Local Ministers Challenge Church to Support their War Tax Resistance
A United Methodist agency is collaborating with the Internal Revenue Service in an action against a United Methodist conscientious objector, and the targeted person is asking the agency to reconsider its action, based on statements in the denomination's Social Principles.
For release: Monday, January 15, 2007
For more information contact:
Rev. John Schwiebert 503 281-3697 email@example.com
Pat Schwiebert 503 281-3697 pat @tearsoup.com
On January 1, 2007 the General Board of Pensions and Health Benefits of the United Methodist Church reduced the monthly pension benefit paid to one of its retired clergy, Rev. John Schwiebert of Portland, Oregon, by $1,641.21. The Board sent that amount instead to the IRS in response to an official Notice of Levy.
The Notice of Levy instructs the pension agency to transfer to the IRS comparable amounts from subsequent monthly benefit payments due to Rev. Schwiebert until an alleged Federal income tax debt for the years 2002 and 2003 is paid, a process that could take about 5 months.
Rev. Schwiebert and his wife Pat are planning to appear in person before the Board of Directors of the GBOPHB to ask the Board to consider alternatives to unquestioned cooperation with the IRS. The Board is scheduled to meet in Hollywood, Florida on January 26, 2007.
The Schwieberts will argue that the Board ought to assist them in their act of conscientious civil disobedience, rather than to collaborate with the IRS in collecting money from them to be used for military purposes.
They base their argument on statements in the United Methodist Social Principles, which "reject war as an instrument of national foreign policy," and "assert the duty of churches to support those who suffer because of their stands of conscience represented by non-violent beliefs or acts."
"It would be strange indeed," says Rev. Schwiebert, "were the General Board of Pension and Health Benefits to offer nothing more than sympathetic verbal support to one of its own clergy, while actively collaborating with a government agency to penalize that clergy person and his family because they put their non-violent faith into action, based on the denomination's social principles."
The Schwieberts also point out that, as conscientious objectors to war they performed the equivalent of "alternative service," by giving the amounts they refused to pay ($7,500 for 2002 and 2003) to another government agency that does not promote military violence. On tax day, April 15, 2004 the couple presented a "redirected tax" check for that amount to the Board of Commissioners of Multnomah County (Oregon).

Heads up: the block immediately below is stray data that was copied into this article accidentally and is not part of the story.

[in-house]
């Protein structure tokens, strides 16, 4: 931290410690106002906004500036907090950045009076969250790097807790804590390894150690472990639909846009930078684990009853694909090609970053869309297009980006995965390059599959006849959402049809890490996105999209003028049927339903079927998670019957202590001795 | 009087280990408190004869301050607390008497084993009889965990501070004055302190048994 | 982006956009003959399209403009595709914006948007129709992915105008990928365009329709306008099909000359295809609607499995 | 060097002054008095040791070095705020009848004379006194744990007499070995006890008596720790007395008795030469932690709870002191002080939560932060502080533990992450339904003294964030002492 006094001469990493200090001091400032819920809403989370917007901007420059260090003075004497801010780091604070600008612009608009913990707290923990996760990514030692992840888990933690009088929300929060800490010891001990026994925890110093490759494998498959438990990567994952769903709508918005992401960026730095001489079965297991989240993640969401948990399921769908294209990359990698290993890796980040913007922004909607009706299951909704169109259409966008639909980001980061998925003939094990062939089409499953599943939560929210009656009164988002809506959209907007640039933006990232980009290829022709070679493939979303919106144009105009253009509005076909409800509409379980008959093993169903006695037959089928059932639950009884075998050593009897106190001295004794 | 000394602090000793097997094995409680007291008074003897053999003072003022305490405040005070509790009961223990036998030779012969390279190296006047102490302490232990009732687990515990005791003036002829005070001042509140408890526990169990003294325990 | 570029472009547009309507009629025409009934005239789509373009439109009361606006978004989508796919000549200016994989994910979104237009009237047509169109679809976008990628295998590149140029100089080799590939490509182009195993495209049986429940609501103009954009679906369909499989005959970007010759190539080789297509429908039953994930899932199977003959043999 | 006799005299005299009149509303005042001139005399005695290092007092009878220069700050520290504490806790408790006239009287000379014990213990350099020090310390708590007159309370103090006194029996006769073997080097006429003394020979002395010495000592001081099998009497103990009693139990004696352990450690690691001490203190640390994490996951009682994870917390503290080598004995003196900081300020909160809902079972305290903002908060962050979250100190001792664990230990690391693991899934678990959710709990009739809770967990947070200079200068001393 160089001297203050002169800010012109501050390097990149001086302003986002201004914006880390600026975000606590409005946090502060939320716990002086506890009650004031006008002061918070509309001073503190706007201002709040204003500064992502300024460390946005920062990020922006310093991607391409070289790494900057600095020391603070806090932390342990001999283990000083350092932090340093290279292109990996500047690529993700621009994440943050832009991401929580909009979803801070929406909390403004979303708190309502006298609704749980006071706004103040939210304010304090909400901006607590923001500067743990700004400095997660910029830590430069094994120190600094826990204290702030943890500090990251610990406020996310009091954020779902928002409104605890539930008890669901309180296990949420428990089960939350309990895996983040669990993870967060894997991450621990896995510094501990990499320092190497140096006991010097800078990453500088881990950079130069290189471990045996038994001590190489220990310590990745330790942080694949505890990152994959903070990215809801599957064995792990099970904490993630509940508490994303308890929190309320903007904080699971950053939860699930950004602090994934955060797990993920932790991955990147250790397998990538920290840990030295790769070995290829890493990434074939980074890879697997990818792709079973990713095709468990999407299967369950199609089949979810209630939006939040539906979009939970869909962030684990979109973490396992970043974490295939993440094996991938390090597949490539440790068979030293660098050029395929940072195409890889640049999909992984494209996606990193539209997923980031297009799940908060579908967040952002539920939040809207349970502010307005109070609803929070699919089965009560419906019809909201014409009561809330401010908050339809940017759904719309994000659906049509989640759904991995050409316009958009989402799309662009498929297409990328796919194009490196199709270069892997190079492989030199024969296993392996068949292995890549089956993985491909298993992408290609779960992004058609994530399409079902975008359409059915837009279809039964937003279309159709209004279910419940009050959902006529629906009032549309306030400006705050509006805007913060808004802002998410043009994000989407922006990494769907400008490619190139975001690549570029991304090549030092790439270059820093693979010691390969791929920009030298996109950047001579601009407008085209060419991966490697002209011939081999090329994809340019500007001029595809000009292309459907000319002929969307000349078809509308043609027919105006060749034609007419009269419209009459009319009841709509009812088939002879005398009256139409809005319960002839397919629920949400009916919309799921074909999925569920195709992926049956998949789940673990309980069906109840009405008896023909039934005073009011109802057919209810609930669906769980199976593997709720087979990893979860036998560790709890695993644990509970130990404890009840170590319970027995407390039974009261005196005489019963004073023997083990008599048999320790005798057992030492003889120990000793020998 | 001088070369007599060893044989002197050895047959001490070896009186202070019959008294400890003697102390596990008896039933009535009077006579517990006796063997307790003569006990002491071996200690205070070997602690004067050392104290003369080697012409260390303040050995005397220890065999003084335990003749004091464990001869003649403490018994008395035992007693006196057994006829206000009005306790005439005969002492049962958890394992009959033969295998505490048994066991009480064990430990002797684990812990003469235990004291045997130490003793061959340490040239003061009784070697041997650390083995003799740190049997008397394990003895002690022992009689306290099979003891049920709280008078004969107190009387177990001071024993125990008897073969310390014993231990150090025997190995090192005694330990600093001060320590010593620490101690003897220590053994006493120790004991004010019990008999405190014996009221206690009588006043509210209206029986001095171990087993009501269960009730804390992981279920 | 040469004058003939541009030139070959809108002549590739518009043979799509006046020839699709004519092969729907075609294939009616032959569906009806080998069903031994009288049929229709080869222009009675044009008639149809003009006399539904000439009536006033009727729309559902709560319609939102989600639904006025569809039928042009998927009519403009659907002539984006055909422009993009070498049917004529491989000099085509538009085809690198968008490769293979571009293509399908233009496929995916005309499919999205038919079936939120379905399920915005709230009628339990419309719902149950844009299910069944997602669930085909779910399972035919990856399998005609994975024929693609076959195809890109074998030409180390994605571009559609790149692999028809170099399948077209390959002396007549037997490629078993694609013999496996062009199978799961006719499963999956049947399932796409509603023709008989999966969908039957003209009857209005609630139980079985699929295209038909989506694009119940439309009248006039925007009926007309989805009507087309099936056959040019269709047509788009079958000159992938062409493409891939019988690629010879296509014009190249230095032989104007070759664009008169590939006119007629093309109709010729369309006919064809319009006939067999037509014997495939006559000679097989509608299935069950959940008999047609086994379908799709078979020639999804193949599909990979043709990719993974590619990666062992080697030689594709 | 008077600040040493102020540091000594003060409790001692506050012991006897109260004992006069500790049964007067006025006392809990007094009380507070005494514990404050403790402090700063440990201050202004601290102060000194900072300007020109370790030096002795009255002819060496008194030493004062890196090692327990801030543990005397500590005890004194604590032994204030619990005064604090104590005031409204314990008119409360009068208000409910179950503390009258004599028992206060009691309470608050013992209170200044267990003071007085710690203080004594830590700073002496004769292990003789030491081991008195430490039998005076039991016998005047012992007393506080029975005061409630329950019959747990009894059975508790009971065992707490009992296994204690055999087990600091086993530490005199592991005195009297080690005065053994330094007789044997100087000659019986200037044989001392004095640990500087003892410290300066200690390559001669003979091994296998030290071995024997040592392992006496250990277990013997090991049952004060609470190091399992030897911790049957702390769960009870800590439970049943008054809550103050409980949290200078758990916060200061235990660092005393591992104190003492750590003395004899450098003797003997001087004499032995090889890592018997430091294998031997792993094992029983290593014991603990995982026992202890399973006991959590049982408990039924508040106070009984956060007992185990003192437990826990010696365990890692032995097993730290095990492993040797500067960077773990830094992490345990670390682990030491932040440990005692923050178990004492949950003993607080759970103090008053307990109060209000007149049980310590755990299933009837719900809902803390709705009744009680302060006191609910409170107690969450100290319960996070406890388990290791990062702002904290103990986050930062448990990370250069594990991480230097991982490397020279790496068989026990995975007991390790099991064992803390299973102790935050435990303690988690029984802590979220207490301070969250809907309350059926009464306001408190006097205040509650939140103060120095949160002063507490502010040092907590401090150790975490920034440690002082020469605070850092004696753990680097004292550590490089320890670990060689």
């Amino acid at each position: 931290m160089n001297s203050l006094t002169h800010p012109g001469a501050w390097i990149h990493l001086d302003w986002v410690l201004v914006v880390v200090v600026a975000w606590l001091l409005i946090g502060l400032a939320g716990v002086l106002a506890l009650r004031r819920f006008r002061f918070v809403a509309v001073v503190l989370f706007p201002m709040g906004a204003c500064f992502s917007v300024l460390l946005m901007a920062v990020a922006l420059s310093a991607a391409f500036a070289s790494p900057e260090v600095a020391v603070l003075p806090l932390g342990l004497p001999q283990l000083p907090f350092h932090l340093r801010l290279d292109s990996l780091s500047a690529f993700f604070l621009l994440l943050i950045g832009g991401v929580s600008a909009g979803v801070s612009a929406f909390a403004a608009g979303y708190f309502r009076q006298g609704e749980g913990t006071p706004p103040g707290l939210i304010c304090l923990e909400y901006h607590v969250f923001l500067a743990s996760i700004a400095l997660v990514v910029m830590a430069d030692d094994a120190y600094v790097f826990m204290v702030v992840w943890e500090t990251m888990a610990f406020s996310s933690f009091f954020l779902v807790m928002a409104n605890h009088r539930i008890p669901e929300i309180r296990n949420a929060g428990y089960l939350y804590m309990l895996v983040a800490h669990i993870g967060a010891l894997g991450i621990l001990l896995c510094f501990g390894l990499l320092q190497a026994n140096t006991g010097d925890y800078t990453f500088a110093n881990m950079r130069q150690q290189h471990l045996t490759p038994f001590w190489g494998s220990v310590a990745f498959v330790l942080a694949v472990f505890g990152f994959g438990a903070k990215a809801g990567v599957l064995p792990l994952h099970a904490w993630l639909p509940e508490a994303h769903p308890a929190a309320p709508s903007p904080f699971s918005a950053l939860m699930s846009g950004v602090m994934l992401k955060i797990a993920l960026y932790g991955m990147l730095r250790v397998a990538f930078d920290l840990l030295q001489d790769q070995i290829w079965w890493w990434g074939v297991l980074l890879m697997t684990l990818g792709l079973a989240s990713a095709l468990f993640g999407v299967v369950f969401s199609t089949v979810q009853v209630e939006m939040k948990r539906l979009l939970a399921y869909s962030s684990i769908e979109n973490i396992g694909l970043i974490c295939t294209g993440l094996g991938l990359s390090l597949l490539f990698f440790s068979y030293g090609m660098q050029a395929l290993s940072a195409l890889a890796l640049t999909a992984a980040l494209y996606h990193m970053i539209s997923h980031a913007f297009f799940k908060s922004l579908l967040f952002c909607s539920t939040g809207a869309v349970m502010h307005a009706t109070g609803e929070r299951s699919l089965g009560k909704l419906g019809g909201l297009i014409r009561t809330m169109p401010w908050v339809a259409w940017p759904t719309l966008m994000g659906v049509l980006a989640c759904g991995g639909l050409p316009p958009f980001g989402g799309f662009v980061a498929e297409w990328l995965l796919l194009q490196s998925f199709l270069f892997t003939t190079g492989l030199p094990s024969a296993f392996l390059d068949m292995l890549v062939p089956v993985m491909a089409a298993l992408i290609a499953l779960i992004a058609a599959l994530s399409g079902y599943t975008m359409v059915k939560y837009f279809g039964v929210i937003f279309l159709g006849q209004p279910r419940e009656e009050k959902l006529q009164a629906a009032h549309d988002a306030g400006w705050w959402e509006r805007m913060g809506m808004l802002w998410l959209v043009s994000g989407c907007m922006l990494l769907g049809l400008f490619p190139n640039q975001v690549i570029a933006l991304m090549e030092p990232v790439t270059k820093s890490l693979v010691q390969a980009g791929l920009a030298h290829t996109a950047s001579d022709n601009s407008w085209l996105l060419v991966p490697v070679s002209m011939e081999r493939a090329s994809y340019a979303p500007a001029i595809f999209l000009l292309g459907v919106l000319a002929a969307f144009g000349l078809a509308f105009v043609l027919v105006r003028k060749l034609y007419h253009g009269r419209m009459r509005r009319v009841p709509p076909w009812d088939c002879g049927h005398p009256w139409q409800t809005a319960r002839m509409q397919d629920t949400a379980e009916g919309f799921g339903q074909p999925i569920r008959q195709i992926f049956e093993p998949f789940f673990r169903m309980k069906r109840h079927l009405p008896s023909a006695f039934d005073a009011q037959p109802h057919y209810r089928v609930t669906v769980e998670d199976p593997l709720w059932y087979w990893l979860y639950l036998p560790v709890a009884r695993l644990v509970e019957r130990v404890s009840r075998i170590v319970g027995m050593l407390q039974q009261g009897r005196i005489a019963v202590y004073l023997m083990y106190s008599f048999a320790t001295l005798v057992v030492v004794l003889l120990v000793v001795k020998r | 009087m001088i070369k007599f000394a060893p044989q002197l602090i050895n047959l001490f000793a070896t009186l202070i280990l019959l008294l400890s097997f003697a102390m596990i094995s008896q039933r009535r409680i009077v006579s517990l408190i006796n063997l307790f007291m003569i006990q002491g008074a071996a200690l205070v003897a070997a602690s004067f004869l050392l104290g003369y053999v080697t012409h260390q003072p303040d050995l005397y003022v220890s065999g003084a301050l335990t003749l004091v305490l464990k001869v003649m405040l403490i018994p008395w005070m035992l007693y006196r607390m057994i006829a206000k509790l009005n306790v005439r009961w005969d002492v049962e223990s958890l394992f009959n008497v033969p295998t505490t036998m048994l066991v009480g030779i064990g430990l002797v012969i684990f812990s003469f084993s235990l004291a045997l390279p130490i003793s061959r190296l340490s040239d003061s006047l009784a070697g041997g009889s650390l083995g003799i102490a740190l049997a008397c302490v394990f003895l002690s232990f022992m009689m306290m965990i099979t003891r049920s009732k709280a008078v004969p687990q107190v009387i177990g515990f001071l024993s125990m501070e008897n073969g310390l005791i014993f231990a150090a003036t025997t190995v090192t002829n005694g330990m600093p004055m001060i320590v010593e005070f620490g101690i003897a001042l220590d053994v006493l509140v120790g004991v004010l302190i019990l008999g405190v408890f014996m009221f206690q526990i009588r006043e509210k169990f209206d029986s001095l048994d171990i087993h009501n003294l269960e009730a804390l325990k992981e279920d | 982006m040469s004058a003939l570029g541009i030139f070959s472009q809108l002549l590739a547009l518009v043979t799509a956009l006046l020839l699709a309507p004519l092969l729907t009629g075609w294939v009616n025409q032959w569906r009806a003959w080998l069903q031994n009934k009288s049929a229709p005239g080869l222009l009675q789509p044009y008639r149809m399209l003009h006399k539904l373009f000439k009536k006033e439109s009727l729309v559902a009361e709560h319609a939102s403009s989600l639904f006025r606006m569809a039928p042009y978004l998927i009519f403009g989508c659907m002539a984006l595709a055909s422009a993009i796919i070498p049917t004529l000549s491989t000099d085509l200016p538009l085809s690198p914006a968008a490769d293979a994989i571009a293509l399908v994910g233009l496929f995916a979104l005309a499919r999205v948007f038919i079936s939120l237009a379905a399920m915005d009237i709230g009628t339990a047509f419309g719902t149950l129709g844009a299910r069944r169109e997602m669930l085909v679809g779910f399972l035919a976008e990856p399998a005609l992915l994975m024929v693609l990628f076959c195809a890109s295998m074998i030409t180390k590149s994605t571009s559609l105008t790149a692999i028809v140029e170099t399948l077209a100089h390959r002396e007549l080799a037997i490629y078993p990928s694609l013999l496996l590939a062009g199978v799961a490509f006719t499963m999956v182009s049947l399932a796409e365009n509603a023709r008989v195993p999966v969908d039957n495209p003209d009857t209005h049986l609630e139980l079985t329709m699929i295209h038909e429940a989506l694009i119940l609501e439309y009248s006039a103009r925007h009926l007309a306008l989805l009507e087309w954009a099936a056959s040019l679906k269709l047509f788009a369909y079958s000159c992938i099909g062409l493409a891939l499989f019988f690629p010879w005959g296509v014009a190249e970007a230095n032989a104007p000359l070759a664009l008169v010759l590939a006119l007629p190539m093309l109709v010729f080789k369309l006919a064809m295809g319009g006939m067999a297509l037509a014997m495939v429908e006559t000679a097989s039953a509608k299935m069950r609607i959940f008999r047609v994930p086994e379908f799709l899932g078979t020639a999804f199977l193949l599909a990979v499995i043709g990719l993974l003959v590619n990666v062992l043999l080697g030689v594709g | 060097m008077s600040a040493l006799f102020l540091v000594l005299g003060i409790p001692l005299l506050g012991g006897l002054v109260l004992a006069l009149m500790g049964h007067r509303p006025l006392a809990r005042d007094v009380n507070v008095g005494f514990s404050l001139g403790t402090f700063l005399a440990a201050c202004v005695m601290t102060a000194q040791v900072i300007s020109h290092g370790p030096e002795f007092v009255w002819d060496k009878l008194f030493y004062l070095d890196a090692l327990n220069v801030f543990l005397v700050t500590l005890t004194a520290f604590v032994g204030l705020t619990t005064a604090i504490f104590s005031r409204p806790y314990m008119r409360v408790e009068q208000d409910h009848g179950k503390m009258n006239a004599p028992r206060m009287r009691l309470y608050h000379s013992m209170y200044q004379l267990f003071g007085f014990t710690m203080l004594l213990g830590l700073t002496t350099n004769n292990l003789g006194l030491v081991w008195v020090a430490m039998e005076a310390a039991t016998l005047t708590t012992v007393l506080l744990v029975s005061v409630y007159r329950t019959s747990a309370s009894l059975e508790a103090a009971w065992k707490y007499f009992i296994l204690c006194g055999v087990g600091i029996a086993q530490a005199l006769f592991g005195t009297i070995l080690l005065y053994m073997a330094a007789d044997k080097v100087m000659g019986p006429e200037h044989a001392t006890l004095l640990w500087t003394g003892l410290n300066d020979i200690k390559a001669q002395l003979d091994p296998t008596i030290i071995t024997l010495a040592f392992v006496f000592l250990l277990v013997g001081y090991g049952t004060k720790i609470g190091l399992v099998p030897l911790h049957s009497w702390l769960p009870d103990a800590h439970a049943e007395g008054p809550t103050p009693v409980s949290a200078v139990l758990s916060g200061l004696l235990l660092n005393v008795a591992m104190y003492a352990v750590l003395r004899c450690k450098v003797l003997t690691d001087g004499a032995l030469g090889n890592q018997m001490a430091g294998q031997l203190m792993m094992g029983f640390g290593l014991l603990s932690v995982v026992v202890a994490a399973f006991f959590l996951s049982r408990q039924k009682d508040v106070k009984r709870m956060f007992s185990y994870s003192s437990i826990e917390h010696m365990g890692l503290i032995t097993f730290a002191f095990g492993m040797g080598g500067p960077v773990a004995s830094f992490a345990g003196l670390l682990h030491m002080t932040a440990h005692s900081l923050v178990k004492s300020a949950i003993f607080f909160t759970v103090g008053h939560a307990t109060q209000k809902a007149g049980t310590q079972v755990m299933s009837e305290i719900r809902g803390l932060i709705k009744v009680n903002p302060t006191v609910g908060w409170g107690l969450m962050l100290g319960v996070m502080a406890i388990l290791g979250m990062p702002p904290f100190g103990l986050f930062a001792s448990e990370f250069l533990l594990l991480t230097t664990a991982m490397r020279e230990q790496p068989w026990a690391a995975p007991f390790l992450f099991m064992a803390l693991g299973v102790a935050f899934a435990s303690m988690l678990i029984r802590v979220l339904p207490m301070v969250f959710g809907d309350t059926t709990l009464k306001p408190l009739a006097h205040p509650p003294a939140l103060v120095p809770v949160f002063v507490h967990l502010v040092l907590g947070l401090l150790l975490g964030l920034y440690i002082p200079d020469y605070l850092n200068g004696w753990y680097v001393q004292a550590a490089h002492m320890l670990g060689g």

The cut in the Schwiebert's pension benefit for January will affect not only the two of them, but also others with whom they live in an intentional Christian servant community affiliated with their local UMC. Currently their pension check is deposited directly into a communal household account along with the income of seven other persons who, like the Schwieberts, have taken a vow of poverty.
These collective amounts barely cover communal living expenses, plus a modest discretionary allowance for each individual in the household.
If the General Board of Pensions and Health Benefits is unwilling to halt its payments to the Internal Revenue Service, the Schwieberts have said that they might voluntarily relinquish more than half of their monthly benefit from the General Board of Pension and health Benefits, for the rest of their lives, if necessary, to bring the benefit below the level that the IRS can legally levy.
Such an action would not be a new thing for the Schwiebert household. Pat currently works full-time for a stipend of $350 a month, making it impossible for the IRS to collect thousands of dollars in federal taxes which she has redirected to non-profit social service agencies over the past two decades.
Also, for about fifteen years prior to his retirement, John voluntarily served as full time pastor of a United Methodist congregation at a compensation level that provided a less-than-taxable income.
"Civil disobedience can be a costly choice," says Pat. "But I can't imagine the alternative, which would be to tell Jesus we can't follow him because we care more about money, or because we have decided to obey the demands of a corrupt empire rather the than the clear commands of the Prince of Peace to love our enemies rather than kill them."
But the Schwieberts clearly would prefer a decision by the General Board, to either engage in its own act of conscientious non-cooperation with the IRS, at least to ask the IRS to rescind the levy on the basis that it is inappropriate for the IRS to demand that a church body serve as its collection agent, especially when issues of religious belief are at stake.
According to the Schwieberts, "The church simply must do more than make statements about its opposition to war, and to such travesties as the current occupation of Iraq. Our government is able to do such morally repugnant things only because Christians, who are a significant majority in this country, tend to quietly acquiesce to the principalities and powers of the world rather than to the clear call of Jesus Christ."
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